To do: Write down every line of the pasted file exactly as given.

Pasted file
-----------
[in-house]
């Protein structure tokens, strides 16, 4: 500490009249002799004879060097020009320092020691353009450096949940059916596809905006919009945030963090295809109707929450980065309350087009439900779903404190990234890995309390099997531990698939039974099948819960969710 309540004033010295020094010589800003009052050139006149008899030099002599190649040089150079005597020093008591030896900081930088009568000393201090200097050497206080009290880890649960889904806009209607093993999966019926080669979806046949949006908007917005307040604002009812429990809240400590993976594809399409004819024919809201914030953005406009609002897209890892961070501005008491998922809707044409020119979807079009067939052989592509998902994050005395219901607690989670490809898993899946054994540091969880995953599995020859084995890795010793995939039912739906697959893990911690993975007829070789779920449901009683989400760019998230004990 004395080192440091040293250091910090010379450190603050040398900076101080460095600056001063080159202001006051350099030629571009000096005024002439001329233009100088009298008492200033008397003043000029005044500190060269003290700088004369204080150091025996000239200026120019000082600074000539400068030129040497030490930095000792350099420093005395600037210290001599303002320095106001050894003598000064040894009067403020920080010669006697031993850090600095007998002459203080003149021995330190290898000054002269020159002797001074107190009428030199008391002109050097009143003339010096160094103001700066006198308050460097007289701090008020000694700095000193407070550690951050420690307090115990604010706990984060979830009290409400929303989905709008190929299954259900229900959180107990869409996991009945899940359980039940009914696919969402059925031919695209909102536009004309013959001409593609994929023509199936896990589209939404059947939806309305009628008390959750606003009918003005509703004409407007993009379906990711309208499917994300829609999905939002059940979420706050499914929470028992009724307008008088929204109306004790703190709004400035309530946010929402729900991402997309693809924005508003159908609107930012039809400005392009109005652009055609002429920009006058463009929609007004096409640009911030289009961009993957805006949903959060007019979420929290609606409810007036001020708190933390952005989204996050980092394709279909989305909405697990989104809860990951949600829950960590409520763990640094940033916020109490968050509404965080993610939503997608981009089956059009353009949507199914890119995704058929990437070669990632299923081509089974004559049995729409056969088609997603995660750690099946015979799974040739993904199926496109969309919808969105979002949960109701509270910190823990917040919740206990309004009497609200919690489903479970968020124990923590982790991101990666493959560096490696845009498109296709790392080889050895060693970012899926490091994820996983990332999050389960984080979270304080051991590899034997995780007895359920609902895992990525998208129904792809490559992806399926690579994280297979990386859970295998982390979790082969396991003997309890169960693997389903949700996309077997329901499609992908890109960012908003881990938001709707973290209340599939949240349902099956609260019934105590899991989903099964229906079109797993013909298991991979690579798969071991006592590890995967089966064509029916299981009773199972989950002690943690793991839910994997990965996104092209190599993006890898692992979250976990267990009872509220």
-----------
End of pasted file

[in-house]
């Protein structure tokens, strides 16, 4: 500490009249002799004879060097020009320092020691353009450096949940059916596809905006919009945030963090295809109707929450980065309350087009439900779903404190990234890995309390099997531990698939039974099948819960969710 309540004033010295020094010589800003009052050139006149008899030099002599190649040089150079005597020093008591030896900081930088009568000393201090200097050497206080009290880890649960889904806009209607093993999966019926080669979806046949949006908007917005307040604002009812429990809240400590993976594809399409004819024919809201914030953005406009609002897209890892961070501005008491998922809707044409020119979807079009067939052989592509998902994050005395219901607690989670490809898993899946054994540091969880995953599995020859084995890795010793995939039912739906697959893990911690993975007829070789779920449901009683989400760019998230004990 004395080192440091040293250091910090010379450190603050040398900076101080460095600056001063080159202001006051350099030629571009000096005024002439001329233009100088009298008492200033008397003043000029005044500190060269003290700088004369204080150091025996000239200026120019000082600074000539400068030129040497030490930095000792350099420093005395600037210290001599303002320095106001050894003598000064040894009067403020920080010669006697031993850090600095007998002459203080003149021995330190290898000054002269020159002797001074107190009428030199008391002109050097009143003339010096160094103001700066006198308050460097007289701090008020000694700095000193407070550690951050420690307090115990604010706990984060979830009290409400929303989905709008190929299954259900229900959180107990869409996991009945899940359980039940009914696919969402059925031919695209909102536009004309013959001409593609994929023509199936896990589209939404059947939806309305009628008390959750606003009918003005509703004409407007993009379906990711309208499917994300829609999905939002059940979420706050499914929470028992009724307008008088929204109306004790703190709004400035309530946010929402729900991402997309693809924005508003159908609107930012039809400005392009109005652009055609002429920009006058463009929609007004096409640009911030289009961009993957805006949903959060007019979420929290609606409810007036001020708190933390952005989204996050980092394709279909989305909405697990989104809860990951949600829950960590409520763990640094940033916020109490968050509404965080993610939503997608981009089956059009353009949507199914890119995704058929990437070669990632299923081509089974004559049995729409056969088609997603995660750690099946015979799974040739993904199926496109969309919808969105979002949960109701509270910190823990917040919740206990309004009497609200919690489903479970968020124990923590982790991101990666493959560096490696845009498109296709790392080889050895060693970012899926490091994820996983990332999050389960984080979270304080051991590899034997995780007895359920609902895992990525998208129904792809490559992806399926690579994280297979990386859970295998982390979790082969396991003997309890169960693997389903949700996309077997329901499609992908890109960012908003881990938001709707973290209340599939949240349902099956609260019934105590899991989903099964229906079109797993013909298991991979690579798969071991006592590890995967089966064509029916299981009773199972989950002690943690793991839910994997990965996104092209190599993006890898692992979250976990267990009872509220």